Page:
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steerThe Swerve

Crash evasion skills are what we need to cope with an unexpected crash causation situation.

The swerve plays to the bike's strengths, maneuverability and narrowness. It can be used when there is a clear path around an obstacle, preferably one that you were monitoring as part of situational awareness, especially for any threats from the rear.

You end up on your original path of travel after passing the obstacle. This can be an advantage, but might not be possible if you'd be in a bad situation, such as in an intersection with cross traffic.

Here's the MSF Basic RiderCourse manual. Swerving is on page 38.

Here's a video on the swerve technique. (Thanks to Capt. Crash for the link).

MSGROUP.org on panic swerves.

Our skills practice page has some pointers on how to practice swerving. It can be done on a range, as a swerve box or cone maneuvers, or on the road when conditions allow.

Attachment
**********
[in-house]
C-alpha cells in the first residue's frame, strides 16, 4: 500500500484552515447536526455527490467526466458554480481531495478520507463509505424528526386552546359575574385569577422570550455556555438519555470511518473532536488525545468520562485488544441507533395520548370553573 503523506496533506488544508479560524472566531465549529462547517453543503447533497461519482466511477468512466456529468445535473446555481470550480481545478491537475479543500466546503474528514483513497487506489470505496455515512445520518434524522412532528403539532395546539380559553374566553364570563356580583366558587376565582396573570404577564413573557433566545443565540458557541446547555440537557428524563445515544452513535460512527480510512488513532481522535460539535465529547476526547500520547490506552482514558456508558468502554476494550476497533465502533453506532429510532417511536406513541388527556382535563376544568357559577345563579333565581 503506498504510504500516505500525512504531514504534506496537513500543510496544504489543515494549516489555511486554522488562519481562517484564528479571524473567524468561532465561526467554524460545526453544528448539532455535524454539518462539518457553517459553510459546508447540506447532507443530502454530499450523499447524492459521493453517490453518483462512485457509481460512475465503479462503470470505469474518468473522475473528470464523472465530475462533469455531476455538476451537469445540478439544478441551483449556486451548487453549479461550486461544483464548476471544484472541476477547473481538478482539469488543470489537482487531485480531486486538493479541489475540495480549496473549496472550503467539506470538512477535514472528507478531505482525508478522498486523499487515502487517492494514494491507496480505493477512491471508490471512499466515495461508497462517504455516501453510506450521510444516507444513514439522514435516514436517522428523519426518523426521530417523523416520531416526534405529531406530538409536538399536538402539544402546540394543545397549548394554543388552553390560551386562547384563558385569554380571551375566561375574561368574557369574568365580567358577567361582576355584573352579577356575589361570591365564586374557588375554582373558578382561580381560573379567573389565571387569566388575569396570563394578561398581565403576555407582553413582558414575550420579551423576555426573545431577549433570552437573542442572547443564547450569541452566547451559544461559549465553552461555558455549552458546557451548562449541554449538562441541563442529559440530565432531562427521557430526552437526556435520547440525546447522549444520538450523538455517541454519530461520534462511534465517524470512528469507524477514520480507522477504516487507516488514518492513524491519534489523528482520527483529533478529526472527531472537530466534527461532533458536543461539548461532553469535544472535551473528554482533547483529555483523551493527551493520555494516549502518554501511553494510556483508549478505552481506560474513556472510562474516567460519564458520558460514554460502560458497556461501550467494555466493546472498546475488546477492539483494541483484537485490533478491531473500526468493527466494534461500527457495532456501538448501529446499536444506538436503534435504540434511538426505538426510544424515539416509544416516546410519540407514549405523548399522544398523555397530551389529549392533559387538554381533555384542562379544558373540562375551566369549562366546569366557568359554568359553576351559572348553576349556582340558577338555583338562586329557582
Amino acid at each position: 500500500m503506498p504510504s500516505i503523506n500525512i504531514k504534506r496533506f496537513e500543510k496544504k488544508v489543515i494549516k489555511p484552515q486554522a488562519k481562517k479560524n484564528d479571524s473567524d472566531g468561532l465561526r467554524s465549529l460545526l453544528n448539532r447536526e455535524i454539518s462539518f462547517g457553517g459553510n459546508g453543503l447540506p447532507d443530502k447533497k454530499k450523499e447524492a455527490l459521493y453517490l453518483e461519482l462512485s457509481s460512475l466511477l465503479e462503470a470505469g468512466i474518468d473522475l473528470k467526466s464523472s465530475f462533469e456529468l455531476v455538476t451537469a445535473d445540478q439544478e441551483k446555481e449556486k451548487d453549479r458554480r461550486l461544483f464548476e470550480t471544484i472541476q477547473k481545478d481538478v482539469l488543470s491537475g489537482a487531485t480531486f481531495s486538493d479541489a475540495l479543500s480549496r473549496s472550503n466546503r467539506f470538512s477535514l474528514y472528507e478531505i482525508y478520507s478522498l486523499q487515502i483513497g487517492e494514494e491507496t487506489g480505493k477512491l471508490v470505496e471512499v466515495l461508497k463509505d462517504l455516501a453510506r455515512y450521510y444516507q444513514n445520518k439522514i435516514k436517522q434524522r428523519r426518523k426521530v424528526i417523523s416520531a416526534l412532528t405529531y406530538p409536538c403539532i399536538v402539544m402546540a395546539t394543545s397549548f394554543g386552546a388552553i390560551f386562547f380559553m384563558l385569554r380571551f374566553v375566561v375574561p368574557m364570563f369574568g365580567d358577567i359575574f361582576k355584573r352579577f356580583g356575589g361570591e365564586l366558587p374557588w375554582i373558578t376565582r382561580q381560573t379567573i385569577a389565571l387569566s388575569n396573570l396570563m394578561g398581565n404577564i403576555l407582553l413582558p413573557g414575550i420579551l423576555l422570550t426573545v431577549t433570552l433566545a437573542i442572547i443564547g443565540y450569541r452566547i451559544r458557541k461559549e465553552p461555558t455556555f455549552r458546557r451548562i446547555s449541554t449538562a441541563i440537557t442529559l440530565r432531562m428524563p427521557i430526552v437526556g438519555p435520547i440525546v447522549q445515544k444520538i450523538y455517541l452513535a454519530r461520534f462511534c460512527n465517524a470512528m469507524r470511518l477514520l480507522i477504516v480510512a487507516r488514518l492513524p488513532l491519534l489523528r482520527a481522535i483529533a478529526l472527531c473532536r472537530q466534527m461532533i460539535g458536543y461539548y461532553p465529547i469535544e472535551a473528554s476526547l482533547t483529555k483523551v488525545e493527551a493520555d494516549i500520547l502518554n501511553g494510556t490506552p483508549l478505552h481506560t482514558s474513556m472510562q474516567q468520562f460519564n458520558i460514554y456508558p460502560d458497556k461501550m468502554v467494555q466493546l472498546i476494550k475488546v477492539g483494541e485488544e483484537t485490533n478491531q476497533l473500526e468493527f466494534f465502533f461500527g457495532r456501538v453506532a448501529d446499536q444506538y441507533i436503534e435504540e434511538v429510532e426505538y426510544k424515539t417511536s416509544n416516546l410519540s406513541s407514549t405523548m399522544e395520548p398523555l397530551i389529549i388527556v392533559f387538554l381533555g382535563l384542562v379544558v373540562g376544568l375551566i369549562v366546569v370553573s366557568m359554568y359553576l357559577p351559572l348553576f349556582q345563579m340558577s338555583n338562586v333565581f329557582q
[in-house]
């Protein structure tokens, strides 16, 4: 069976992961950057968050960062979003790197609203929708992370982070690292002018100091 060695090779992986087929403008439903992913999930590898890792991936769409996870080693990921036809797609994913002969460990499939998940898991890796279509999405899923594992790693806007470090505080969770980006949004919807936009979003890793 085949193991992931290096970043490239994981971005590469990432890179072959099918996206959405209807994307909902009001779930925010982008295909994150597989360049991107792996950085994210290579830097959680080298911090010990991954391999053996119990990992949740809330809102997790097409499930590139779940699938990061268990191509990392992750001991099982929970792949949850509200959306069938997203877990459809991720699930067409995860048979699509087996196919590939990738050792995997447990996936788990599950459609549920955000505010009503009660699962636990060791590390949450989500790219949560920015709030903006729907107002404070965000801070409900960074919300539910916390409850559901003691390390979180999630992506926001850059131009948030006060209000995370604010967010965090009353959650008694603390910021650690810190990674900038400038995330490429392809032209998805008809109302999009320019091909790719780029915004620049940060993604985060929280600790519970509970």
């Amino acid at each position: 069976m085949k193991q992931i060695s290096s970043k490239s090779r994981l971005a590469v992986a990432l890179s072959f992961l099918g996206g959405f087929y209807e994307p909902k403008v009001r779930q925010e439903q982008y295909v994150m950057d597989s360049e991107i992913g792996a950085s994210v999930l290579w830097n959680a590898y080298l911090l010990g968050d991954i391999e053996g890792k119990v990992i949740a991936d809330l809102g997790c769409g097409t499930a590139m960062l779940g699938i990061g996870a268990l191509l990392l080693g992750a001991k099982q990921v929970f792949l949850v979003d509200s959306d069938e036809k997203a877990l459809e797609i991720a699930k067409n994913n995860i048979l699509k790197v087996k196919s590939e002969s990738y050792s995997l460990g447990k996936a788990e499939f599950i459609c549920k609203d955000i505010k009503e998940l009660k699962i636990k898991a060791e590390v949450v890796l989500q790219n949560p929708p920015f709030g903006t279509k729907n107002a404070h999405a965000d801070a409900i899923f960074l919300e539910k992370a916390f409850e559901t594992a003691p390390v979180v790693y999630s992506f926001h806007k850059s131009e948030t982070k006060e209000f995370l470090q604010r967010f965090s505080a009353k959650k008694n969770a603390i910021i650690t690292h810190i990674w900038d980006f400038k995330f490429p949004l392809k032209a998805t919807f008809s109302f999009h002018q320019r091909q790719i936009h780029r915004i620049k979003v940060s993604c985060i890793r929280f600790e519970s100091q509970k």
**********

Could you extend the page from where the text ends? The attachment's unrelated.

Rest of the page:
A maximum swerve needs all the motorcycle's available traction. It should be done without braking or slowing. It can also benefit from starting with the suspension travel in a neutral position.

If combining a swerve with a quick stop, if possible do the swerve first, to avoid having the suspension compressed in the front and extended in the rear. Having available suspension travel reduces the risk of frame instability if you hit a road irregularity like a bump or pothole.

Keep your body upright during the swerve, it is a quick thing and there isn't time for body lean.